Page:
As a Champion, you signed up for something you knew wouldn’t be easy.
Frustrations large and small are part of the landscape. Very few setbacks actually amount to the game being truly over. Until the highway gets built through your beloved park or the wrecking ball brings down your 100-year-old building, there is time left on the clock and plays to call. You may be waiting for a city councilperson to call you back before you can move forward on a given sub-goal of work.
Okay, while you wait, make progress on something else.
Talk things through with another member of your group. Champions take on multifaceted projects that can take years, and progress is often made in one-inch moves forward on hundreds of sub-goals. This alone can seem daunting at the outset, but Champions don’t think about this at the outset. We act because we have to. Someone has to and, since no one else is, we must. We don’t stop to think about what comes next until we have to, especially early on. When you reach a point of frustration, it can be helpful to reflect on the successes and setbacks of the past. Your mind may automatically conjure these up, especially when one setback reminds you of a previous one, or you’ll trip over an old email that reminds you of a problem that seemed unsolvable at the time. But you’ll smile as you remember how you worked through it.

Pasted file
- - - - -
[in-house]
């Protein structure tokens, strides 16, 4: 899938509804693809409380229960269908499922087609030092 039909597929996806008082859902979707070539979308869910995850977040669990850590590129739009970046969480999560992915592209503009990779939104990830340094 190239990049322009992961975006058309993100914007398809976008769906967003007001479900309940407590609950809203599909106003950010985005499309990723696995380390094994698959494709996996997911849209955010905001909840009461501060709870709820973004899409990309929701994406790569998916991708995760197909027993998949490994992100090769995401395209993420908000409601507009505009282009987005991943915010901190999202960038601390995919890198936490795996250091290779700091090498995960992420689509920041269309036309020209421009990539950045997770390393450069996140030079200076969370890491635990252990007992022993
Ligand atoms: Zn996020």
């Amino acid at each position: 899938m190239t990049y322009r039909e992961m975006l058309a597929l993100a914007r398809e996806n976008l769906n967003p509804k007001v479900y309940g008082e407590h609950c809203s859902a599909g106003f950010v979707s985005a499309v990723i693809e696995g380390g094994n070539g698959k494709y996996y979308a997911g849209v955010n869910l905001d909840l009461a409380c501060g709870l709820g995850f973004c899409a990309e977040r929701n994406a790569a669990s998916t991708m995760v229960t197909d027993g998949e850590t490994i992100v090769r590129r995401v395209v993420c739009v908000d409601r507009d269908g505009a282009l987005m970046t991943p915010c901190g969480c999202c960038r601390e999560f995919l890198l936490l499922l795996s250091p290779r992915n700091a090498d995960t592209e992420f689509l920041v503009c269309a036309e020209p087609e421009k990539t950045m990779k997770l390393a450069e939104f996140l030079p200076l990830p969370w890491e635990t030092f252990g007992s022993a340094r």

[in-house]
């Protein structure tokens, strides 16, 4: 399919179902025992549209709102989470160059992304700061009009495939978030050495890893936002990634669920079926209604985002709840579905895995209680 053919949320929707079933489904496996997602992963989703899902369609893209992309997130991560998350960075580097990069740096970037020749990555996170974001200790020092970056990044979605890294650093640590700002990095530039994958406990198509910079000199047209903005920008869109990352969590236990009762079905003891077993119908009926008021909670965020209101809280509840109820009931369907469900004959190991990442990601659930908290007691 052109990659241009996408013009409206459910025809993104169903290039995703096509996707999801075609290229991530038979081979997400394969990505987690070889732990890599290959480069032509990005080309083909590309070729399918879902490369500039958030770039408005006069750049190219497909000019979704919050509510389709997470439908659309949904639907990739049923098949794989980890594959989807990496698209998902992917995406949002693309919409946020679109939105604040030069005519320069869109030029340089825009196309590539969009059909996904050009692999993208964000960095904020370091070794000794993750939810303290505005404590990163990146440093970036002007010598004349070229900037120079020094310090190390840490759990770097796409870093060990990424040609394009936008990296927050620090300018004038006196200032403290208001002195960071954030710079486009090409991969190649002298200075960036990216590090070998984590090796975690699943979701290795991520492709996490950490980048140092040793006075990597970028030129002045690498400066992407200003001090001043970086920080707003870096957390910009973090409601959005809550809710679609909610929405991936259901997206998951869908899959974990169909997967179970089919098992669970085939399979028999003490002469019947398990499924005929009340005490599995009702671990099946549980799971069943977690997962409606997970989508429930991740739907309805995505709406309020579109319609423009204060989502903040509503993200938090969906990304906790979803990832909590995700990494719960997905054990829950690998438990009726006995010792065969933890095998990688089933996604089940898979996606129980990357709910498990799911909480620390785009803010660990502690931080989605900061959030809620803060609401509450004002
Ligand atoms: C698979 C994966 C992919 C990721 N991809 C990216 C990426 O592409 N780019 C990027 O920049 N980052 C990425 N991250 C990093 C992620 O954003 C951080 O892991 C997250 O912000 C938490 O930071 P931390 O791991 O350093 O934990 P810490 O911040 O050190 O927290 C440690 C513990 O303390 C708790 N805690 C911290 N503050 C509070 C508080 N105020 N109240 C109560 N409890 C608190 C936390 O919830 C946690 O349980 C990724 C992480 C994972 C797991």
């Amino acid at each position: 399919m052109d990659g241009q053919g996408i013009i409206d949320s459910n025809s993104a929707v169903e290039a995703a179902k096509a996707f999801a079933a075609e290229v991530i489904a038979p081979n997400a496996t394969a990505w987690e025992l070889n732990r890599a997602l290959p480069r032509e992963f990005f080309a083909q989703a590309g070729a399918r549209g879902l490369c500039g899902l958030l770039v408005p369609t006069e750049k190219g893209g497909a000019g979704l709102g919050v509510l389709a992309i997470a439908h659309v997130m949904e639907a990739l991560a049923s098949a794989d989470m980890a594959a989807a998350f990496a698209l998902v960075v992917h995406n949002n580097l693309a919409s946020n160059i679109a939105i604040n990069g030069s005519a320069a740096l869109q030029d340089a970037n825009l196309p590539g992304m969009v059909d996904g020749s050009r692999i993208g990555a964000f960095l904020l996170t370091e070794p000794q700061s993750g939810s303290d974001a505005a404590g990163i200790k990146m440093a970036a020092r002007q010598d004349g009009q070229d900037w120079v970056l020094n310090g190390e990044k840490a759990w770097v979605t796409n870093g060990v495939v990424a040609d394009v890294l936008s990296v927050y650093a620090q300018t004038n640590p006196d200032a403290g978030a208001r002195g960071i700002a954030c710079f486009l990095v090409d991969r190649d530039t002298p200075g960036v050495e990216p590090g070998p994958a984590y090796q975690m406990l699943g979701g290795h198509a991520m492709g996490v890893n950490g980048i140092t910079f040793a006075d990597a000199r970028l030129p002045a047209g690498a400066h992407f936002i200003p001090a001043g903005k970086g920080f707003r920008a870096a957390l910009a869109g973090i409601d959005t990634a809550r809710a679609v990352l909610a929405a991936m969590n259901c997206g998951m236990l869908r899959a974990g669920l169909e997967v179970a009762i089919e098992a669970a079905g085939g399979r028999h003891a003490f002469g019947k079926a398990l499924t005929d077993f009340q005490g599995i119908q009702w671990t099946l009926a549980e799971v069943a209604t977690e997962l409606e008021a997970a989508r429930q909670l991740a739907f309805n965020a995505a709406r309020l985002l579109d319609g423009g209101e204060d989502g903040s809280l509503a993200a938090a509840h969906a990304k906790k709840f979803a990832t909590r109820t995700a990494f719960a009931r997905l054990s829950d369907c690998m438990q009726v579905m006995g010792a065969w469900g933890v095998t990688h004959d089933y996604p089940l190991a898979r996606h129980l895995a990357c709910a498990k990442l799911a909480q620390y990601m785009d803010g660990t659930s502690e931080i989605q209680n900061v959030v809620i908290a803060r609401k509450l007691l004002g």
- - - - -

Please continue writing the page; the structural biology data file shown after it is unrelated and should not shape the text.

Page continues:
Herein lies the strength of the group.
No one person is going to have it together all the time. We have ups and downs, and competing priorities will demand your time. When I am at my lowest or most tired, it is then that I remind myself that I only have to do my part. It’s about then that someone else on the team breaks through on another front. How wonderfully encouraging it is to realize that one of your team members has completed a project within (a business plan, a statistical analysis that supports your argument) or made a key connection at a mixer. Without any effort on your part, the group moved forward. You will be the energy person at another time when your teammates are low and think your group is in a rut. Once your teammate produces a piece of work, you read it and it dawns on you that this is the perfect backgrounder document to send to that journalist you were pitching on writing a story. That key connection your friend made is the exact person you need to get you a meeting at the foundation. Little by little, you move forward. A Champion is self-confident and endowed with great gifts, but he is not a one-man show. Champions know they have equally powerful Champions on their team, and they take turns giving the effort fuel, work and enthusiasm to carry it forward. Your team is like a basketball team viewed over a season. One night you might have the hot hand. Your teammates will feed you the ball and let you fill up the stat sheet. Other nights your mojo isn’t working perfectly. You crash the boards, play hustle D, scrap for 50/50 balls and try to contribute in different, smaller ways.
Your teammate might be the one to carry the scoring load.
No NBA team goes 82-0.
There will be nights you lose a game, but the season is long and defeat teaches us in ways that success can’t.